The casino is a place where people gamble on games of chance and sometimes of skill. It is a form of entertainment that appeals to many people, from your grandmother taking weekend bus trips with her friends to the mega casinos in Las Vegas. It is important to know the rules of the games you play in order to make smart decisions and have fun.

It seems paradoxical that a casino, under the veneer of flashing lights and free cocktails, is essentially engineered to slowly drain its patrons of their cash. Yet, for years, mathematically inclined minds have tried to turn the tables by using their mastery of probability and game theory to exploit weaknesses in this seemingly rigged system.

Casinos operate on a bedrock of mathematics, with most games having mathematically determined odds that ensure the house always has an advantage over players (this is known as expected value). In some games, such as poker, where patrons compete against each other, the casino earns money via a commission known as the rake.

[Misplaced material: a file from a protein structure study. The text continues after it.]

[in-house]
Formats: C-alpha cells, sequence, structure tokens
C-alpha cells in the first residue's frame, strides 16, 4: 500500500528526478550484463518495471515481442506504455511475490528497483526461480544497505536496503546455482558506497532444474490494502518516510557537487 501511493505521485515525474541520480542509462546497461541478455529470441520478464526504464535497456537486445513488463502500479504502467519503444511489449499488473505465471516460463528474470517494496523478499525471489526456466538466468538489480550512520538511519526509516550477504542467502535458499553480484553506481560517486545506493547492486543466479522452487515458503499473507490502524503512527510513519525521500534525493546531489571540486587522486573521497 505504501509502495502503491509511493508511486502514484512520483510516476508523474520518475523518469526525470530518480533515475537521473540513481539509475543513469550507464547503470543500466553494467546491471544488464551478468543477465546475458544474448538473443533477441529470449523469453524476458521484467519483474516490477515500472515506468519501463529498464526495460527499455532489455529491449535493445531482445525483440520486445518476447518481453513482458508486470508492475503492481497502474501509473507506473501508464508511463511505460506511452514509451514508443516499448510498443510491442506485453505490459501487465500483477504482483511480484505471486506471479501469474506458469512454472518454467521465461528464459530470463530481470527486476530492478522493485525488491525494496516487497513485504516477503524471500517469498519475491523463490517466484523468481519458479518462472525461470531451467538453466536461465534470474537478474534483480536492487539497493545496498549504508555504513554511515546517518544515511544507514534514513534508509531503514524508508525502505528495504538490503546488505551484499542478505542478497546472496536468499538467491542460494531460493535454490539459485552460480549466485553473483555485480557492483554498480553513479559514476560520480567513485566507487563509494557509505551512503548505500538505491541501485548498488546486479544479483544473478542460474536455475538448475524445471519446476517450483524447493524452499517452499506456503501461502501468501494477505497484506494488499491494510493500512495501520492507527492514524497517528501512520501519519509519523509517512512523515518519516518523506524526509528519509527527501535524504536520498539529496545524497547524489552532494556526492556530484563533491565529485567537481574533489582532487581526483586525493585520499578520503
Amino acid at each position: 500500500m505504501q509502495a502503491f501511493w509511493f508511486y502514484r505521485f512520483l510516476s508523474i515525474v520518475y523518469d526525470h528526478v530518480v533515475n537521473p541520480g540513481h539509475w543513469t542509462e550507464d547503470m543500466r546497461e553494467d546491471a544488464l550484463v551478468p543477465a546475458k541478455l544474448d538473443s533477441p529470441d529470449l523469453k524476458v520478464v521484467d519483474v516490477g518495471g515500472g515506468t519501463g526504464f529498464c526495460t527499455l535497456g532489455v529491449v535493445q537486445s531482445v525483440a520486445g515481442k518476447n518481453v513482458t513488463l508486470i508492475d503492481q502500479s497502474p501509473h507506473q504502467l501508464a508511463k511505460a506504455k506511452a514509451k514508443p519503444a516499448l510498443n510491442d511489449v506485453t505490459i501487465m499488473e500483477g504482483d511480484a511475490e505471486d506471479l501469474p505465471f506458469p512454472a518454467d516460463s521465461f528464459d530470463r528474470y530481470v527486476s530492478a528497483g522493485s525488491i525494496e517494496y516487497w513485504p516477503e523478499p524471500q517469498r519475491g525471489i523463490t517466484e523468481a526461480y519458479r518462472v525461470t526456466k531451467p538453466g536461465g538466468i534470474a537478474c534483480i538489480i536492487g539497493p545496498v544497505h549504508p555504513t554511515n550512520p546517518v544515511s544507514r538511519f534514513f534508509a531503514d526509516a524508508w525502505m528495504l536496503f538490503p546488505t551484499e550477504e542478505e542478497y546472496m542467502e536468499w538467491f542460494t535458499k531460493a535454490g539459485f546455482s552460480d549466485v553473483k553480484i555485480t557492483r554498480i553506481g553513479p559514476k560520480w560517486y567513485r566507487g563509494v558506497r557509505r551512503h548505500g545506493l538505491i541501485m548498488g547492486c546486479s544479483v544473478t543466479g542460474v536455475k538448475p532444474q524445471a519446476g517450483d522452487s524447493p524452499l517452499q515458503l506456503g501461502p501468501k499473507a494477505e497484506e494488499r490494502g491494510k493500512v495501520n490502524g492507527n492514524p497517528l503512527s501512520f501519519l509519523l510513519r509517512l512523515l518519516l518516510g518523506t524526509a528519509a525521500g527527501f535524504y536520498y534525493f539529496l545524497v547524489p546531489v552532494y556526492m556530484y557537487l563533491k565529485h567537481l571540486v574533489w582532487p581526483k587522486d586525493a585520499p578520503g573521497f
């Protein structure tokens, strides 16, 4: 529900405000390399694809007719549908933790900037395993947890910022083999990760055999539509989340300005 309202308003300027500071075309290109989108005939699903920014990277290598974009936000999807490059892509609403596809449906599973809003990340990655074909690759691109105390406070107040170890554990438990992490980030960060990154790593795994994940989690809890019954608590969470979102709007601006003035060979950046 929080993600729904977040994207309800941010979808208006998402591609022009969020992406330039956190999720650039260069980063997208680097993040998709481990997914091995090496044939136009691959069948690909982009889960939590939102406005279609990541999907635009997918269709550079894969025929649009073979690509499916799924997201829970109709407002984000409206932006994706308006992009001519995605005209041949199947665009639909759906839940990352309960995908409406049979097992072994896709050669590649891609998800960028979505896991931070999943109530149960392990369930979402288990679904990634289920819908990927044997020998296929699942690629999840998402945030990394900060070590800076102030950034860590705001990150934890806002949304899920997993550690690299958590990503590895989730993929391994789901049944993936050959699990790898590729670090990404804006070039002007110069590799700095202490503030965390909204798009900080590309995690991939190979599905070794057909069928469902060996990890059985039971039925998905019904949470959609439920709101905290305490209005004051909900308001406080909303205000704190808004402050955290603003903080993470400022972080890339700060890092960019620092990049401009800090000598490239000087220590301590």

In addition to these mathematical considerations, the security of a casino is also based on human factors and technology. For example, the floor of a casino is monitored by employees who are trained to spot blatant cheating like palming or marking dice. Table managers and pit bosses are tasked with keeping a closer eye on the patrons at their tables, observing betting patterns that might indicate cheating.